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Understanding Instrumental Variables in Models with Essential Heterogeneity

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  • James J. Heckman
  • Sergio Urzua
  • Edward J. Vytlacil

Abstract

This paper examines the properties of instrumental variables (IV) applied to models with essential heterogeneity, that is, models where responses to interventions are heterogeneous and agents adopt treatments (participate in programs) with at least partial knowledge of their idiosyncratic response. We analyze two-outcome and multiple-outcome models including ordered and unordered choice models. We allow for transition-specific and general instruments. We generalize previous analyses by developing weights for treatment effects for general instruments. We develop a simple test for the presence of essential heterogeneity. We note the asymmetry of the model of essential heterogeneity: outcomes of choices are heterogeneous in a general way; choices are not. When both choices and outcomes are permitted to be symmetrically heterogeneous, the method of IV breaks down for estimating treatment parameters.

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Paper provided by National Bureau of Economic Research, Inc in its series NBER Working Papers with number 12574.

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Date of creation: Oct 2006
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Publication status: published as Heckman, James J., Sergio Urzua and Edward Vytlacil. "Understanding Instrumental Variables In Models With Essential Heterogeneity," Review of Economics and Statistics, 2006, v88(3,Aug), 389-432.
Handle: RePEc:nbr:nberwo:12574

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  1. James Heckman & Justin L. Tobias & Edward Vytlacil, 2003. "Simple Estimators for Treatment Parameters in a Latent-Variable Framework," The Review of Economics and Statistics, MIT Press, vol. 85(3), pages 748-755, August.
  2. Imbens, Guido W & Angrist, Joshua D, 1994. "Identification and Estimation of Local Average Treatment Effects," Econometrica, Econometric Society, vol. 62(2), pages 467-75, March.
  3. Heckman, James J. & Navarro, Salvador, 2005. "Dynamic Discrete Choice and Dynamic Treatment Effects," IZA Discussion Papers 1790, Institute for the Study of Labor (IZA).
  4. Edward Vytlacil, 2006. "A Note on Additive Separability and Latent Index Models of Binary Choice: Representation Results," Oxford Bulletin of Economics and Statistics, Department of Economics, University of Oxford, vol. 68(4), pages 515-518, 08.
  5. Gordon B. Dahl, 2002. "Mobility and the Return to Education: Testing a Roy Model with Multiple Markets," RCER Working Papers 488, University of Rochester - Center for Economic Research (RCER).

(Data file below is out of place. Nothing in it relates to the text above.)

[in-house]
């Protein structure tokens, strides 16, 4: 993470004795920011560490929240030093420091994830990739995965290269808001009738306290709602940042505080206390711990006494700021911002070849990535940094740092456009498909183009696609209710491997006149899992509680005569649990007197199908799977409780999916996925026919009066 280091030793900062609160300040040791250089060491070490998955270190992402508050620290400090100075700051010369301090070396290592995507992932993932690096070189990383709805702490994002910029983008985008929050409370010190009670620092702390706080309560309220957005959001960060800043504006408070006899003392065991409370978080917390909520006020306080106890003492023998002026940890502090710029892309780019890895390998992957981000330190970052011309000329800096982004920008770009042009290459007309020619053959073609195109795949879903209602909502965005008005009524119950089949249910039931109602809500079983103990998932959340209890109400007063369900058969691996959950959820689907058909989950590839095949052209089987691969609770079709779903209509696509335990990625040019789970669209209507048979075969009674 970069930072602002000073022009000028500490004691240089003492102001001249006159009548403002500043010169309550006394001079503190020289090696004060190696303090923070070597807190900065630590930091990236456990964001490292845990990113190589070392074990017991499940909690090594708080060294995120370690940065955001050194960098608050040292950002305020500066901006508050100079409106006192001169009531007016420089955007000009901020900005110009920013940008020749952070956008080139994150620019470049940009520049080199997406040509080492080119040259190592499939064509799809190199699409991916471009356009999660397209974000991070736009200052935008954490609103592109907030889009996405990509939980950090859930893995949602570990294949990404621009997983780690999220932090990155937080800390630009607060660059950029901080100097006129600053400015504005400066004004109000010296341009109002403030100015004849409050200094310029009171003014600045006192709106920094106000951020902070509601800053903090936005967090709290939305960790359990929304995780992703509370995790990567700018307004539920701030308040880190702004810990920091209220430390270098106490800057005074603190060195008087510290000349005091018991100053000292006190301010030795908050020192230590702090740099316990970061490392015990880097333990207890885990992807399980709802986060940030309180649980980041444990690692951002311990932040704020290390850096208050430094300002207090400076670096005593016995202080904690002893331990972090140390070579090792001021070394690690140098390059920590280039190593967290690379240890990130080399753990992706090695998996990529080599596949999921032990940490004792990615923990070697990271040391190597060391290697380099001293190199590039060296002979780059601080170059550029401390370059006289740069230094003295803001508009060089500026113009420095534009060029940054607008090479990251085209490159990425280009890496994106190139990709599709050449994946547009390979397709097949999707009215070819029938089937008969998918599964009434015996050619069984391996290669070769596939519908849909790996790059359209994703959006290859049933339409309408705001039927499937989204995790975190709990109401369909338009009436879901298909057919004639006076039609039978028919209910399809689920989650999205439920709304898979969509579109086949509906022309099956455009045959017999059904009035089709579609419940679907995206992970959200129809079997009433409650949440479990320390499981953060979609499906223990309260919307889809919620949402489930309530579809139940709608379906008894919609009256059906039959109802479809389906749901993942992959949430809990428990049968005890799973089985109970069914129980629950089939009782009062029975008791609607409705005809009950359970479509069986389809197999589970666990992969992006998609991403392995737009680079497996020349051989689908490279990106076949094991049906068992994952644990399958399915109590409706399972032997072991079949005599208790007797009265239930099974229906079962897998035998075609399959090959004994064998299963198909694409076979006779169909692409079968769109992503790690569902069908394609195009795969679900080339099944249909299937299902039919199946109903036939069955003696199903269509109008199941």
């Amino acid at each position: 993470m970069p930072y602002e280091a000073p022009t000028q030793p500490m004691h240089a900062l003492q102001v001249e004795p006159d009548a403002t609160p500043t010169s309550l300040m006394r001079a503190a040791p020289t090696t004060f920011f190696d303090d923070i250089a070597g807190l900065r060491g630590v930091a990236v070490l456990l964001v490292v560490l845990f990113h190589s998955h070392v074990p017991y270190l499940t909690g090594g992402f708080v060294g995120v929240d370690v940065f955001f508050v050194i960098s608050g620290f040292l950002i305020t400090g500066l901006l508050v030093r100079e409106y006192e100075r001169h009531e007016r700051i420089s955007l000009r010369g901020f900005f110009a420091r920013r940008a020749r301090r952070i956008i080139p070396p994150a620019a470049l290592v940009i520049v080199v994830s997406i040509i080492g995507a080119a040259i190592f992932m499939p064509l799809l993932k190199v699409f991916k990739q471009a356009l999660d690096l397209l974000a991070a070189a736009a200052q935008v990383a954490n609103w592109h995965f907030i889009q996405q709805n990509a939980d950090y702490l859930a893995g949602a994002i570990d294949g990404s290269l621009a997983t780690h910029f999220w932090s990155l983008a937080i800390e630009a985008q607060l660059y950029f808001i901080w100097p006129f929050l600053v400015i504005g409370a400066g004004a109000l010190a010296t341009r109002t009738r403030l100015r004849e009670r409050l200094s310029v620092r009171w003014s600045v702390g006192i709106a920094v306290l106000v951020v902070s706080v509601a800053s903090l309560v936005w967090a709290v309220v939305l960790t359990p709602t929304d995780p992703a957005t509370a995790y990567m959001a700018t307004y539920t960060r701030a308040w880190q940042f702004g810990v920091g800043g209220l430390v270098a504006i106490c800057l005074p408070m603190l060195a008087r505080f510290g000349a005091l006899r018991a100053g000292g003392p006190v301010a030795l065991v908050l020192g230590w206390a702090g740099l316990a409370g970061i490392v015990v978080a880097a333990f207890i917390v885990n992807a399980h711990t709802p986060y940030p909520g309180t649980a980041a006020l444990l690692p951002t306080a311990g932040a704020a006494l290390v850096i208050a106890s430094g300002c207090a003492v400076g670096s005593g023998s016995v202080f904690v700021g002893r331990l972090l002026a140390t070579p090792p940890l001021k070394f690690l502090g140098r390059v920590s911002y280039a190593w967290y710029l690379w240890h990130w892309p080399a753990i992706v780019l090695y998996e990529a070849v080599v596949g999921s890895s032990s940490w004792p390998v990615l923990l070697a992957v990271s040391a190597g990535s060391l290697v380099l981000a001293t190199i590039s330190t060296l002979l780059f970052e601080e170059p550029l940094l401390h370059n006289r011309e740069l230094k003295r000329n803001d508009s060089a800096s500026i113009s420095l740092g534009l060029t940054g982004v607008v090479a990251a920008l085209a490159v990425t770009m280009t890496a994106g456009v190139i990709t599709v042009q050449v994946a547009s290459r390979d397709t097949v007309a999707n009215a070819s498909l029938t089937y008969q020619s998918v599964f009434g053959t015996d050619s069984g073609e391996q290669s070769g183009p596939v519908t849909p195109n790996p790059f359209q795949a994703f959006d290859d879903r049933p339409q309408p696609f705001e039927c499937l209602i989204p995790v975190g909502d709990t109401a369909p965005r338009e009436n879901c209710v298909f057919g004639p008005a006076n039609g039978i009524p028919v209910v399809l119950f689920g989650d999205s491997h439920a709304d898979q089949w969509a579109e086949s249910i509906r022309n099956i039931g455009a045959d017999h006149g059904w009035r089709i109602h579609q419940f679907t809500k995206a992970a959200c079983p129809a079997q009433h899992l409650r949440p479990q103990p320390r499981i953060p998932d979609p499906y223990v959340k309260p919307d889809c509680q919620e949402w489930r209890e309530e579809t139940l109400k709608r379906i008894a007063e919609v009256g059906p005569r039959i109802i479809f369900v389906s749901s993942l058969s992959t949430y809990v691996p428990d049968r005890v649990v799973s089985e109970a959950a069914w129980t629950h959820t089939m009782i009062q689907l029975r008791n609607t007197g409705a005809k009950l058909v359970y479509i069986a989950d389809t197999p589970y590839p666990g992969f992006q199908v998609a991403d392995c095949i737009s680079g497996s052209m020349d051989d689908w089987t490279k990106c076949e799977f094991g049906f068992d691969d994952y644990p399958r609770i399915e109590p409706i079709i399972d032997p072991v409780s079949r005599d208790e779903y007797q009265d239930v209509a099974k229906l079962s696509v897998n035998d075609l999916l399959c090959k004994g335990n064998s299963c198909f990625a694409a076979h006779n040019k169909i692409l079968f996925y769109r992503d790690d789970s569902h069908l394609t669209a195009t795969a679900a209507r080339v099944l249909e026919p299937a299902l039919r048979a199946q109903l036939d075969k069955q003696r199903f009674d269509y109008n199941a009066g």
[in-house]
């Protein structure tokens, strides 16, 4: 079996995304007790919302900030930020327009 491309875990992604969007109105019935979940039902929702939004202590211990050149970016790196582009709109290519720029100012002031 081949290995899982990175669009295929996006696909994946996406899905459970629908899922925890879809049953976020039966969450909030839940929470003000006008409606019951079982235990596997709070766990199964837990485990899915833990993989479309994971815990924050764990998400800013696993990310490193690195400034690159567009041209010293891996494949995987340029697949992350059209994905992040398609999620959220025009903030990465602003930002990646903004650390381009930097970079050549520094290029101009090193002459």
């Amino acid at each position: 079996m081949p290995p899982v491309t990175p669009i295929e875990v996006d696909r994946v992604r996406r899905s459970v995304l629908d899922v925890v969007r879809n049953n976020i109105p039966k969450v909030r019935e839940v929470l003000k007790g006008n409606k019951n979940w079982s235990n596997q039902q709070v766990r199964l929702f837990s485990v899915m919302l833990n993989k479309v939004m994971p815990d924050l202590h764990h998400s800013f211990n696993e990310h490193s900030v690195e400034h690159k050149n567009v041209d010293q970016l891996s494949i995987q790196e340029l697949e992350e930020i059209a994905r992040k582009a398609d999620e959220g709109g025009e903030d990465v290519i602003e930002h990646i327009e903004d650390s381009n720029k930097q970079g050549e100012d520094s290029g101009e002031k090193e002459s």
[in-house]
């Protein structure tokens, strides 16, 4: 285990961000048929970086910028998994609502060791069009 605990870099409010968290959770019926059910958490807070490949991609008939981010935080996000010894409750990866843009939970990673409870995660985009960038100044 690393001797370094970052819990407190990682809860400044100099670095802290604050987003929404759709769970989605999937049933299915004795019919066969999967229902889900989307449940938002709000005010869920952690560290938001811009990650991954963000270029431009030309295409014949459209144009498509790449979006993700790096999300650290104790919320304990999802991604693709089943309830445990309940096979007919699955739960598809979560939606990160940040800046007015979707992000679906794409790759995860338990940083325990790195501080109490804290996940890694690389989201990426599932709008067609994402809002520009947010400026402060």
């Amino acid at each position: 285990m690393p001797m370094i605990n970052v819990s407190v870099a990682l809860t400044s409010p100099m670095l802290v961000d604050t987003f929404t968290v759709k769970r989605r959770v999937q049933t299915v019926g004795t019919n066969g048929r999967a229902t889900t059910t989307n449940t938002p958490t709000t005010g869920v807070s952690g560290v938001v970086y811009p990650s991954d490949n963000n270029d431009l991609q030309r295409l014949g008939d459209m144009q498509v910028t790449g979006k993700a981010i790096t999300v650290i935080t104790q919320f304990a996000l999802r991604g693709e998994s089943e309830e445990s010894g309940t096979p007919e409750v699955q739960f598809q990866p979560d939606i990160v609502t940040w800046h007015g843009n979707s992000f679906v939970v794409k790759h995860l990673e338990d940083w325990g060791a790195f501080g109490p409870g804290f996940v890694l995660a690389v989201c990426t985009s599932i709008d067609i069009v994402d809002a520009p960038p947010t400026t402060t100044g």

6. Flavio Cunha & James J. Heckman & Salvador Navarro, 2007. "The Identification And Economic Content Of Ordered Choice Models With Stochastic Thresholds," International Economic Review, Department of Economics, University of Pennsylvania and Osaka University Institute of Social and Economic Research Association, vol. 48(4), pages 1273-1309, November.
  7. James J. Heckman & Lance J. Lochner & Petra E. Todd, 2008. "Earnings Functions and Rates of Return," University of Western Ontario, CIBC Centre for Human Capital and Productivity Working Papers 20082, University of Western Ontario, CIBC Centre for Human Capital and Productivity.
  8. Guido W. Imbens, 2003. "Nonparametric Estimation of Average Treatment Effects under Exogeneity: A Review," NBER Technical Working Papers 0294, National Bureau of Economic Research, Inc.
  9. James J. Heckman & Edward J. Vytlacil, 2000. "Local Instrumental Variables," NBER Technical Working Papers 0252, National Bureau of Economic Research, Inc.
  10. James J. Heckman & Vytlacil, Edward J., 2007. "Econometric Evaluation of Social Programs, Part I: Causal Models, Structural Models and Econometric Policy Evaluation," Handbook of Econometrics, in: J.J. Heckman & E.E. Leamer (ed.), Handbook of Econometrics, edition 1, volume 6, chapter 70 Elsevier.
  11. Yitzhaki, Shlomo, 1996. "On Using Linear Regressions in Welfare Economics," Journal of Business & Economic Statistics, American Statistical Association, vol. 14(4), pages 478-86, October.
  12. Heckman, James J. & Robb, Richard Jr., 1985. "Alternative methods for evaluating the impact of interventions : An overview," Journal of Econometrics, Elsevier, vol. 30(1-2), pages 239-267.
  13. James J. Heckman & Vytlacil, Edward J., 2007. "Econometric Evaluation of Social Programs, Part II: Using the Marginal Treatment Effect to Organize Alternative Econometric Estimators to Evaluate Social Programs, and to Forecast their Effects in New," Handbook of Econometrics, in: J.J. Heckman & E.E. Leamer (ed.), Handbook of Econometrics, edition 1, volume 6, chapter 71 Elsevier.
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Blog mentions

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  1. Causality and Econometrics
    by Liam Delaney in Geary Behaviour Centre on 2009-04-28 19:19:00
  2. Marrying ‘randomistas’ with ‘regressionistas’: A review of Ravallion’s review of Poor Economics
    by Berk Ozler in Development Impact on 2012-04-26 07:50:16
  3. GMM and its application outside finance
    by Chris Auld in ChrisAuld.com on 2013-10-21 19:55:38
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